A culture of worklessness is sometimes said to be typified by people working fraudulently in jobs 'on the side'. The study found no evidence of this. However, many interviewees had responsibilities outside of formal, paid employment, so strictly speaking they were not 'workless'. Women in particular carried a heavy burden of caring: for their children, partners and for other family members when they were ill. Bringing up children in very difficult circumstances often got in the way of looking for work or taking up further education courses that might improve their job prospects. Many people had also done voluntary work because of the local lack of employment, or because ill-health made it difficult to hold down a full-time job. Volunteering offered some of the social and psychological benefits normally associated with employment.
Some of the middle generation interviewees had been involved in criminal activities. This was usually shoplifting or drug dealing, both of which were motivated by a need to raise funds to support their drug use (e.g. heroin or crack cocaine). The neighbourhoods studied had thriving drug markets. These individuals, leaving school unqualified and sometimes already dependent on heroin, had found the opportunities for working in the illegal drug trade to be more abundant and attractive than those in the formal economy.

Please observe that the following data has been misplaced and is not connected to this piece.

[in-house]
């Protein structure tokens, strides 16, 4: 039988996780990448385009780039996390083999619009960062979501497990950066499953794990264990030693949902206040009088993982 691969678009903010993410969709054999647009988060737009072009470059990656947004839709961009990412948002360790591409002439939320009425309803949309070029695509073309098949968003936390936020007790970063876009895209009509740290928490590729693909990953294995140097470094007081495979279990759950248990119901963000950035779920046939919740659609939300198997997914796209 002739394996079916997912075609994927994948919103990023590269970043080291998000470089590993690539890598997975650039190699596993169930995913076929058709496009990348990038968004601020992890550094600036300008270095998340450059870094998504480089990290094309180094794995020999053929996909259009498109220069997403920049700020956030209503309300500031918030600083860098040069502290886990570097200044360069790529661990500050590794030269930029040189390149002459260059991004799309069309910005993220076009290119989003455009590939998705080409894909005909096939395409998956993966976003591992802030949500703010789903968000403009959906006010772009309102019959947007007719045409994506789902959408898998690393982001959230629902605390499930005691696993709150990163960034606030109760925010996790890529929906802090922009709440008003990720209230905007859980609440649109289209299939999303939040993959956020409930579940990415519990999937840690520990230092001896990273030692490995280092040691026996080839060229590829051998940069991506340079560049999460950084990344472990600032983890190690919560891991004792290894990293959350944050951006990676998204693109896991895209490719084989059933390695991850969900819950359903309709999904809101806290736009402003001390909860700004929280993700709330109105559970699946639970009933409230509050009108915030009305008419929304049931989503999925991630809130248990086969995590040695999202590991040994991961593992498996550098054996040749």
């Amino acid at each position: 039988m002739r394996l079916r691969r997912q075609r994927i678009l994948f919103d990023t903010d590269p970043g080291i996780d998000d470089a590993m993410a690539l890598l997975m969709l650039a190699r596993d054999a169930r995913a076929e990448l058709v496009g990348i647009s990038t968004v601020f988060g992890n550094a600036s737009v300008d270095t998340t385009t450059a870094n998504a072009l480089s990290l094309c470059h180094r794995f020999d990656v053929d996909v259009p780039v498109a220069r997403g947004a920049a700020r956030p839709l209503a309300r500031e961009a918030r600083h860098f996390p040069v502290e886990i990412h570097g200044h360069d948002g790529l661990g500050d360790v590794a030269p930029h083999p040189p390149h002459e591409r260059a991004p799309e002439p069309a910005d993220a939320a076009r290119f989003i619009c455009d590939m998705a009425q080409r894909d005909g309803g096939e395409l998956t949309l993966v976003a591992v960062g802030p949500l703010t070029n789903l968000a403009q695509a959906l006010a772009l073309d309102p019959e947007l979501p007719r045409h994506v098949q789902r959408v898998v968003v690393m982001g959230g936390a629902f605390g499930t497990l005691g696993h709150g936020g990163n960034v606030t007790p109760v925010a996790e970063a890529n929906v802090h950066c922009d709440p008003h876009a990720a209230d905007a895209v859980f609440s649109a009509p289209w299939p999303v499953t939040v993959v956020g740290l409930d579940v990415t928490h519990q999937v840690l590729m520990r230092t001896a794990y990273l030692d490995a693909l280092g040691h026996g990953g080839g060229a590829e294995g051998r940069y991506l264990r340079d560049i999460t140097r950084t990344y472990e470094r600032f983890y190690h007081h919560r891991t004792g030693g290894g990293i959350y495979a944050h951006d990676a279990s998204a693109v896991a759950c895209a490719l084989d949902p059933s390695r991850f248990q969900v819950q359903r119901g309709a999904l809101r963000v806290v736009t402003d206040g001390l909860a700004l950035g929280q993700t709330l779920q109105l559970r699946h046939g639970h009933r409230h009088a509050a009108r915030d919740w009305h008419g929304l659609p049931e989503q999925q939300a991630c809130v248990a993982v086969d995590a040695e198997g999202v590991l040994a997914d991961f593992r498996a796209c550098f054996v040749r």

Ideas about cultures of worklessness imply that workless people are cut off from those who are in jobs, and occupy social networks where unemployment is a social norm. Given the high rates of worklessness in the neighbourhoods studied, it was not surprising that interviewees mixed with people in similar positions to themselves. Nevertheless, the majority of residents even in these very deprived neighbourhoods were not workless. Interviewees knew many people who were in work. Indeed, an important finding concerned differences within these families. Very often, other family members, including siblings, were in jobs. This runs counter to the ideas that cultures of worklessness are transmitted from parents to children, and that workless individuals are disconnected from those in jobs. Younger people often looked to working family members as role models.
The research was unable to uncover evidence of a culture of worklessness among families. The key conclusion, therefore, is that politicians and policy-makers need to abandon theories – and policies flowing from them – that see worklessness as primarily the outcome of a culture of worklessness, held in families and passed down the generations. If these cultures cannot be found in the extreme cases studied here, they are unlikely to explain more general patterns of worklessness in the UK.